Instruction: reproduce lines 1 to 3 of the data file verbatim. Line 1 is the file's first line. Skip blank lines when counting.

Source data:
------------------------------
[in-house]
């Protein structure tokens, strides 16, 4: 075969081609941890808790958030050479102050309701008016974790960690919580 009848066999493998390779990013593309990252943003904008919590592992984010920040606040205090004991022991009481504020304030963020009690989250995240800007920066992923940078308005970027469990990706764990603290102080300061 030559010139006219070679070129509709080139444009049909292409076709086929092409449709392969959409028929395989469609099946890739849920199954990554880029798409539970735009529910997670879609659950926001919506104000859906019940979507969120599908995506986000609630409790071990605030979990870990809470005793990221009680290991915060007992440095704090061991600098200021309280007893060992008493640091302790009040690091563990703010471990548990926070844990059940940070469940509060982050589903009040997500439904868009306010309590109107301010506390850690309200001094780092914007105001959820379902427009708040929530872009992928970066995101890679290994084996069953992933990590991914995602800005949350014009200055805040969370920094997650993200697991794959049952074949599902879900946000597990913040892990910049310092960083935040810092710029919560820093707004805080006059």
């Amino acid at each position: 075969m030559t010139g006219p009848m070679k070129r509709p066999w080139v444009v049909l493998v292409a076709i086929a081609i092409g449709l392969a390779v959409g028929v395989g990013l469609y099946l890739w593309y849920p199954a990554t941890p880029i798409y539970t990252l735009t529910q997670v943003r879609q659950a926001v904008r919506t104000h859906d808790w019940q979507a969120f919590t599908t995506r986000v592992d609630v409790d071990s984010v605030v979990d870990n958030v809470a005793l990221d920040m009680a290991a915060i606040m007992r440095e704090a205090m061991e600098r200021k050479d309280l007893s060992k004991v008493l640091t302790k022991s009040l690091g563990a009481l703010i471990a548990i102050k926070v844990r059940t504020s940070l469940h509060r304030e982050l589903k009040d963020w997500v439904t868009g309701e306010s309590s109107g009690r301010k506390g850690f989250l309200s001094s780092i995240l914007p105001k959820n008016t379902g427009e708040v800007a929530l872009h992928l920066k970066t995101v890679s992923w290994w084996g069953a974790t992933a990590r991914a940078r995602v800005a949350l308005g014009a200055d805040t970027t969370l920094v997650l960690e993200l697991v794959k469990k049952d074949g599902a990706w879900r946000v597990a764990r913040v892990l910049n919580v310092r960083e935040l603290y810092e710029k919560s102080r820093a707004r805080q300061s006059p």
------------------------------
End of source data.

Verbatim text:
[in-house]
């Protein structure tokens, strides 16, 4: 075969081609941890808790958030050479102050309701008016974790960690919580 009848066999493998390779990013593309990252943003904008919590592992984010920040606040205090004991022991009481504020304030963020009690989250995240800007920066992923940078308005970027469990990706764990603290102080300061 030559010139006219070679070129509709080139444009049909292409076709086929092409449709392969959409028929395989469609099946890739849920199954990554880029798409539970735009529910997670879609659950926001919506104000859906019940979507969120599908995506986000609630409790071990605030979990870990809470005793990221009680290991915060007992440095704090061991600098200021309280007893060992008493640091302790009040690091563990703010471990548990926070844990059940940070469940509060982050589903009040997500439904868009306010309590109107301010506390850690309200001094780092914007105001959820379902427009708040929530872009992928970066995101890679290994084996069953992933990590991914995602800005949350014009200055805040969370920094997650993200697991794959049952074949599902879900946000597990913040892990910049310092960083935040810092710029919560820093707004805080006059």
């Amino acid at each position: 075969m030559t010139g006219p009848m070679k070129r509709p066999w080139v444009v049909l493998v292409a076709i086929a081609i092409g449709l392969a390779v959409g028929v395989g990013l469609y099946l890739w593309y849920p199954a990554t941890p880029i798409y539970t990252l735009t529910q997670v943003r879609q659950a926001v904008r919506t104000h859906d808790w019940q979507a969120f919590t599908t995506r986000v592992d609630v409790d071990s984010v605030v979990d870990n958030v809470a005793l990221d920040m009680a290991a915060i606040m007992r440095e704090a205090m061991e600098r200021k050479d309280l007893s060992k004991v008493l640091t302790k022991s009040l690091g563990a009481l703010i471990a548990i102050k926070v844990r059940t504020s940070l469940h509060r304030e982050l589903k009040d963020w997500v439904t868009g309701e306010s309590s109107g009690r301010k506390g850690f989250l309200s001094s780092i995240l914007p105001k959820n008016t379902g427009e708040v800007a929530l872009h992928l920066k970066t995101v890679s992923w290994w084996g069953a974790t992933a990590r991914a940078r995602v800005a949350l308005g014009a200055d805040t970027t969370l920094v997650l960690e993200l697991v794959k469990k049952d074949g599902a990706w879900r946000v597990a764990r913040v892990l910049n919580v310092r960083e935040l603290y810092e710029k919560s102080r820093a707004r805080q300061s006059p």